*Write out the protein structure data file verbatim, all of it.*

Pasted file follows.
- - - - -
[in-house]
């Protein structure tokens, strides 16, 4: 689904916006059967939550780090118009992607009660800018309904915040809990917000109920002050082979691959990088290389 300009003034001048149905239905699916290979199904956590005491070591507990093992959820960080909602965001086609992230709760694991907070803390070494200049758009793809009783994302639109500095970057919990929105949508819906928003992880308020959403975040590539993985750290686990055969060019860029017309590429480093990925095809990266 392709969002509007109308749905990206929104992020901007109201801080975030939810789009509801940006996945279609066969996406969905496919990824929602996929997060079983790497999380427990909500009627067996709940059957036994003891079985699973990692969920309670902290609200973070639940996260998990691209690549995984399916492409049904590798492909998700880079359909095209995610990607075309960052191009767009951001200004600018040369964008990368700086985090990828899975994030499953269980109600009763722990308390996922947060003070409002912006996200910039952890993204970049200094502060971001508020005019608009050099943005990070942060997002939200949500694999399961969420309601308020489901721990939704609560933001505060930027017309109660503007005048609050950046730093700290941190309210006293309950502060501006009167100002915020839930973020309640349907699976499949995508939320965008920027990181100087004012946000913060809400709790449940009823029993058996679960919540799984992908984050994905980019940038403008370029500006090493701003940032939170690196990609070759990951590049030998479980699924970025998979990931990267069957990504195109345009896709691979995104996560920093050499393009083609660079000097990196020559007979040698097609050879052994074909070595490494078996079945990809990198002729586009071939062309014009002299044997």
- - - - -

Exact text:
[in-house]
């Protein structure tokens, strides 16, 4: 689904916006059967939550780090118009992607009660800018309904915040809990917000109920002050082979691959990088290389 300009003034001048149905239905699916290979199904956590005491070591507990093992959820960080909602965001086609992230709760694991907070803390070494200049758009793809009783994302639109500095970057919990929105949508819906928003992880308020959403975040590539993985750290686990055969060019860029017309590429480093990925095809990266 392709969002509007109308749905990206929104992020901007109201801080975030939810789009509801940006996945279609066969996406969905496919990824929602996929997060079983790497999380427990909500009627067996709940059957036994003891079985699973990692969920309670902290609200973070639940996260998990691209690549995984399916492409049904590798492909998700880079359909095209995610990607075309960052191009767009951001200004600018040369964008990368700086985090990828899975994030499953269980109600009763722990308390996922947060003070409002912006996200910039952890993204970049200094502060971001508020005019608009050099943005990070942060997002939200949500694999399961969420309601308020489901721990939704609560933001505060930027017309109660503007005048609050950046730093700290941190309210006293309950502060501006009167100002915020839930973020309640349907699976499949995508939320965008920027990181100087004012946000913060809400709790449940009823029993058996679960919540799984992908984050994905980019940038403008370029500006090493701003940032939170690196990609070759990951590049030998479980699924970025998979990931990267069957990504195109345009896709691979995104996560920093050499393009083609660079000097990196020559007979040698097609050879052994074909070595490494078996079945990809990198002729586009071939062309014009002299044997």